Contemplative Spirituality

Contemplative spirituality can be defined as a life of faith in interior submission to God and pervading all one's motivations and behavior; a life of prayer and action prompted by the inspirations of the Holy Spirit; a disposition not limited to devotional practices, rituals, liturgy, or other particular acts of piety or service to others, but rather the catalyst that integrates, unifies and directs all one's activities. Gerald May, M.D., expresses it this way: "The Christian expression is in the two great commandments: to love God with one’s whole self and to love one’s neighbor as oneself. Theologically, spirituality is our desire for love’s fulfillment which, in turn, is our response to God’s loving us first (1 Jn 4:19). We participate in the divine love that created us "so that we might seek God" (Acts 17:27). Further, the Christian contemplative tradition views God as always active in our lives, inviting, drawing and empowering us towards deepening love. ... In a Christian context, because we "live and move and have our being" in God (Acts 17:28), being present to things as they are involves encountering the Christ who "fills the whole creation" (Eph. 1:23). In other words, Christian contemplation means finding God in all things and all things in God. Brother Lawrence, the 17th century Carmelite friar, called it "the loving gaze which finds God everywhere.""

Lectio Divina and Attuning to the Spirit

Series: 
Q&A with Fr. Carl J. Arico

Q: Recently I attended a poetry gathering … The young man who teaches poetry used Lectio Divina as a method to find interpretation of the poetry and called it that. If he had called it repetition and discernment, perhaps I would not have had difficulty with it. However, he did not use Scripture but secular poetry. I did some research on Lectio Divina and found that it is misused in many contexts and by different faith structures. Would you please comment on the use of Lectio Divina?

Q: Recently I attended a poetry gathering … The young man who teaches poetry used Lectio Divina as a method to find interpretation of the poetry and called it that. If he had called it repetition and discernment, perhaps I would not have had difficulty with it. However, he did not use Scripture but secular poetry. I did some research on Lectio Divina and found that it is misused in many contexts and by different faith structures. Would you please comment on the use of Lectio Divina?
 

Your Table

Series: 
Voices of Community

I miss Your words in the stained glass

above the altar, “My peace I give you.”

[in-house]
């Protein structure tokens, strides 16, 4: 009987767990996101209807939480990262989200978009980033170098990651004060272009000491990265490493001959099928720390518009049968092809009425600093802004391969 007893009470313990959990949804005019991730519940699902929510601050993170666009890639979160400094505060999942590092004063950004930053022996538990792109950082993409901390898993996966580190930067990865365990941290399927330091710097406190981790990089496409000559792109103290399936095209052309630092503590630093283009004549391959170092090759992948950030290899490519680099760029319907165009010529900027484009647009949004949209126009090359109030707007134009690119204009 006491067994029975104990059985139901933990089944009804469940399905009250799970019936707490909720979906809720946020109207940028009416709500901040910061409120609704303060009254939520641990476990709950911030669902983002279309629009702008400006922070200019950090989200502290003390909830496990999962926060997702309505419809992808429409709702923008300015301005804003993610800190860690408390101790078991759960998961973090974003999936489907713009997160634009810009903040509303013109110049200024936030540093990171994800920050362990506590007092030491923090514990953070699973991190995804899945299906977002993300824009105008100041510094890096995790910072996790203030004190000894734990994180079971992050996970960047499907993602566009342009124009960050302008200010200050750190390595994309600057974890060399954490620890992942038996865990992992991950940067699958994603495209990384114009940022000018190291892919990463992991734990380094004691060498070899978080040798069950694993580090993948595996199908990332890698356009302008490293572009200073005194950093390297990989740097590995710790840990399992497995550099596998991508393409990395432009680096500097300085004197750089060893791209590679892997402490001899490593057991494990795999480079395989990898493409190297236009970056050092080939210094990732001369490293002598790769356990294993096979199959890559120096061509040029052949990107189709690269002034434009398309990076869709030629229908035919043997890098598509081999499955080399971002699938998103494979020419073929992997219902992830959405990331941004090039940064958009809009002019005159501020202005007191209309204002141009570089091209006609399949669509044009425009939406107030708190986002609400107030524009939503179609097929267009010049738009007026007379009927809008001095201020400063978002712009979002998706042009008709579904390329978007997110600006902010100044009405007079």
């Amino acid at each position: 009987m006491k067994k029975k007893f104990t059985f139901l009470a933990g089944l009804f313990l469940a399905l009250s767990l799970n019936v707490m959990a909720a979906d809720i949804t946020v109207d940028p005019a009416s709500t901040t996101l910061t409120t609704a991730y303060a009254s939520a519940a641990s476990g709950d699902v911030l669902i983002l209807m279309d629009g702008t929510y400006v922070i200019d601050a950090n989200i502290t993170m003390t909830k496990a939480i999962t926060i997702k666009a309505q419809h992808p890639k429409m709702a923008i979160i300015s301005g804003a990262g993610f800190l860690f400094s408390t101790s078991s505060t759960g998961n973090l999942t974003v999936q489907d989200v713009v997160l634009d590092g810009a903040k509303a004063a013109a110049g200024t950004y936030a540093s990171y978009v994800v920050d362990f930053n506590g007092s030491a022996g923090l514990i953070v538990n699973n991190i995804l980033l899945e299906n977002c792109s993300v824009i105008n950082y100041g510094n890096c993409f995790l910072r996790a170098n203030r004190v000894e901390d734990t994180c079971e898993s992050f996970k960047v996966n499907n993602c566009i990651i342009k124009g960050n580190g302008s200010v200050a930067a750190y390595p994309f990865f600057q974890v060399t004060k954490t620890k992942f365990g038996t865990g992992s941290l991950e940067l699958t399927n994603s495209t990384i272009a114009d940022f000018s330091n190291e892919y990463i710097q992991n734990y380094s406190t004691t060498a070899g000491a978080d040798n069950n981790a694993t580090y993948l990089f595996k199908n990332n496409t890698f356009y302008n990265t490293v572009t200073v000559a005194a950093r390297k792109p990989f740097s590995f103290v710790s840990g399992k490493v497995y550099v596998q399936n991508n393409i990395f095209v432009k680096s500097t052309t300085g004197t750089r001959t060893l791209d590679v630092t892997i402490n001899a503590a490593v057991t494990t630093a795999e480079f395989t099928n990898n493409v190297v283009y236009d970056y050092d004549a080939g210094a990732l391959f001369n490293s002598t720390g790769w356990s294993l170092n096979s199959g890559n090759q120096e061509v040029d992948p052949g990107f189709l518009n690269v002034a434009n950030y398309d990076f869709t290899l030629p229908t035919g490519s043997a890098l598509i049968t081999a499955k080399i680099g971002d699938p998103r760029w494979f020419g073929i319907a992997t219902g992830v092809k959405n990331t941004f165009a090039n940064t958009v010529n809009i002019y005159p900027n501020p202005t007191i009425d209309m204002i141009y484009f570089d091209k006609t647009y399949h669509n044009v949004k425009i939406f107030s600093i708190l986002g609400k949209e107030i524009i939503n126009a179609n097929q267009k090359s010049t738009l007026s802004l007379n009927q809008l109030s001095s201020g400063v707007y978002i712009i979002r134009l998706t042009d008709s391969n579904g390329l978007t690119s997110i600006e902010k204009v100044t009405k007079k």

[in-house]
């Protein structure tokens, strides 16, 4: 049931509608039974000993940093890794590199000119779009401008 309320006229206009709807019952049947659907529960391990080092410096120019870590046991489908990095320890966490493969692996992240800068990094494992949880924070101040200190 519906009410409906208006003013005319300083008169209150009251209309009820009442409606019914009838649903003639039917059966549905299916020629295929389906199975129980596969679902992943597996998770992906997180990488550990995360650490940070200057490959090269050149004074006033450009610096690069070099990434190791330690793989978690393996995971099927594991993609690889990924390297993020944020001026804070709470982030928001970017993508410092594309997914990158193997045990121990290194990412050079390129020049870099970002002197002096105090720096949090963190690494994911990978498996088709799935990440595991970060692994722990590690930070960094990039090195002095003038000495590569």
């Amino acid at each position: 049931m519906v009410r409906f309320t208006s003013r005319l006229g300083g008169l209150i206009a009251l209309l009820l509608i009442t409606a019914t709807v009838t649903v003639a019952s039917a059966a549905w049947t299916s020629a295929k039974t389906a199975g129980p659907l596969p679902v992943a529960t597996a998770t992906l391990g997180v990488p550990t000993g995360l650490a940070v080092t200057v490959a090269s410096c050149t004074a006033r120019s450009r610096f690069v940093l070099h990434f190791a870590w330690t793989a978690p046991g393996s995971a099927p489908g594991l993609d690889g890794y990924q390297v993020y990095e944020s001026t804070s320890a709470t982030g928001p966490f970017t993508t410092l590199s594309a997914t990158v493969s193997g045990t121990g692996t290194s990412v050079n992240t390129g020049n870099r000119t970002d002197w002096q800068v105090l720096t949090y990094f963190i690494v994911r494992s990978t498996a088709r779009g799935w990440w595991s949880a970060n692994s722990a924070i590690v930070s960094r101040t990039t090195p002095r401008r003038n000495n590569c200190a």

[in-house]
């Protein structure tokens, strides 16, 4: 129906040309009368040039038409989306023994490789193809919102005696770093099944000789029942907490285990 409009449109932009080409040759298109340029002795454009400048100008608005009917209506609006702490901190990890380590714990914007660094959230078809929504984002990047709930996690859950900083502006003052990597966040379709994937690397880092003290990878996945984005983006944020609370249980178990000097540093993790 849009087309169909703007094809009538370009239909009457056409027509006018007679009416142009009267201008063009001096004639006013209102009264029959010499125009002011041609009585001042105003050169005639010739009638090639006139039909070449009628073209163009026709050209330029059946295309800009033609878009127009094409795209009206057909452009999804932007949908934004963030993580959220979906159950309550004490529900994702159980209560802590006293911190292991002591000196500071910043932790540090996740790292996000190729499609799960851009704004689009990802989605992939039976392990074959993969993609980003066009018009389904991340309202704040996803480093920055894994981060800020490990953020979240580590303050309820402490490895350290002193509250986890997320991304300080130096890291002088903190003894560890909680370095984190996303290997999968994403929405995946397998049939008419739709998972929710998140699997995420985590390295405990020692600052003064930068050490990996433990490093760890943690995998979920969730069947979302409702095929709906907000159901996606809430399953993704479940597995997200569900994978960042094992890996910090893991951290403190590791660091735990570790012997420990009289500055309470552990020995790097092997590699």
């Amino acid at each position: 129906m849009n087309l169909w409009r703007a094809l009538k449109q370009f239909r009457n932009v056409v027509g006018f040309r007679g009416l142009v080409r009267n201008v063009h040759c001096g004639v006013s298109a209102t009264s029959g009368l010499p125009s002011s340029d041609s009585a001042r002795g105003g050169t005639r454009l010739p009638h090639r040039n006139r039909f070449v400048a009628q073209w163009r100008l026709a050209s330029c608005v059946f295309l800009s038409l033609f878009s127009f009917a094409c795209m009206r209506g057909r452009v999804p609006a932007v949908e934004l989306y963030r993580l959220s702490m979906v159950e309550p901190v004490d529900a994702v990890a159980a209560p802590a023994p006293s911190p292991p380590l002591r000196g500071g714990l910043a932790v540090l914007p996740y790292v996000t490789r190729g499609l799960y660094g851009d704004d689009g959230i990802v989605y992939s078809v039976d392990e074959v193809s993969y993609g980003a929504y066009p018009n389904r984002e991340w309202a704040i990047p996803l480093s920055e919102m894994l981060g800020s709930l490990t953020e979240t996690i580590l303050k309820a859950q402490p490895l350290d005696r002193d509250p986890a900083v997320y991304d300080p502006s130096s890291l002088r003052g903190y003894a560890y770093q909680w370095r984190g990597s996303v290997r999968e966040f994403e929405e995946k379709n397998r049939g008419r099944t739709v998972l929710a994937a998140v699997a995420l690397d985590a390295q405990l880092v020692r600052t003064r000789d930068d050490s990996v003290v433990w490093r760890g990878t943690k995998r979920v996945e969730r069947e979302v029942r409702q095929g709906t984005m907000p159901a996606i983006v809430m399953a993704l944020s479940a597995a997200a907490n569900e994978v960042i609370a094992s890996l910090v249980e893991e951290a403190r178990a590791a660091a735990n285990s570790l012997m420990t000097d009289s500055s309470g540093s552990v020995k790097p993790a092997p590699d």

YOUR TABLE

I missed You yesterday….and the week before.
The world’s things intervened: a computer snag,
no time to have it fixed except on Sunday morning,
the week before it was a late Saturday night.

No excuses. I miss the comfort of the wine,
“The cup of salvation,” and the wafer,
“The bread of life.”

I miss Your words in the stained glass
above the altar, “My peace I give you.”

Please, forgive me…..
even as I know I am forgiven.
The loss is mine.

 

Dian Gillmar
Berkeley, California

Distinguishing Awareness and Presence

Series: 
Q&A with Fr. Carl J. Arico

Q: I would like to understand more clearly what Fr. Keating means when he says that the ever present awareness is: "Not really awareness at all, it's just presence".

 

Q: I was listening to this video of Fr. Keating:

https://youtu.be/bcc5_R9415Q

If a clearer or fuller context is required, it might be necessary to listen to a few minutes before and after these time points, but between 08:40 and 09:54 in the above video, Fr. Keating says:

Reflections on San Antonio Board Meeting

Series: 
Voices of Community

When I lean into the first impressions I had of the meeting with the Board and the Transition Advisory Team in San Antonio this past May 2017, the words that come to me are CLICKING CLOSENESS.  This was my first time at a face-to-face meeting with everyone.  What has been built among the group is total openness, honesty, respect, loads of humor, and a huge amount of love.  It was palpable and contagious.

When I lean into the first impressions I had of the meeting with the Board and the Transition Advisory Team in San Antonio this past May 2017, the words that come to me are CLICKING CLOSENESS.  This was my first time at a face-to-face meeting with everyone.  What has been built among the group is total openness, honesty, respect, loads of humor, and a huge amount of love.  It was palpable and contagious.

In The Silence

Series: 
Voices of Community

A nippy spring morning in May,
Harsh winds and arc-like rains
Finally subsided,
Overdue cleanups, lengthy lawns,
Untilled gardens and untold repairs await....

A nippy spring morning in May,
Harsh winds and arc-like rains
Finally subsided,
Overdue cleanups, lengthy lawns,
Untilled gardens and untold repairs await.

6 weeks ago we celebrated the Paschal Mystery;
Holy Thursday, Good Friday and Easter Sunday,
But it seems as if we (and Christ) had to linger
In hell a little longer this year.

But today feels like Resurrection.

Adoration of the Blessed Sacrament & Centering Prayer

Series: 
Q&A with Fr. Carl J. Arico

Q: I am fairly new to the practice of Centering Prayer.  In my Catholic faith I participate weekly in the Adoration of our Lord through the Eucharist.   I feel at times the urge to practice my Centering Prayer during this quiet hour of adoration.   Is the practice of Centering Prayer during adoration contrary to the intentions of either adoration and/or Centering Prayer?

Q: I am fairly new to the practice of Centering Prayer.  In my Catholic faith I participate weekly in the Adoration of our Lord through the Eucharist.   I feel at times the urge to practice my Centering Prayer during this quiet hour of adoration.   Is the practice of Centering Prayer during adoration contrary to the intentions of either adoration and/or Centering Prayer?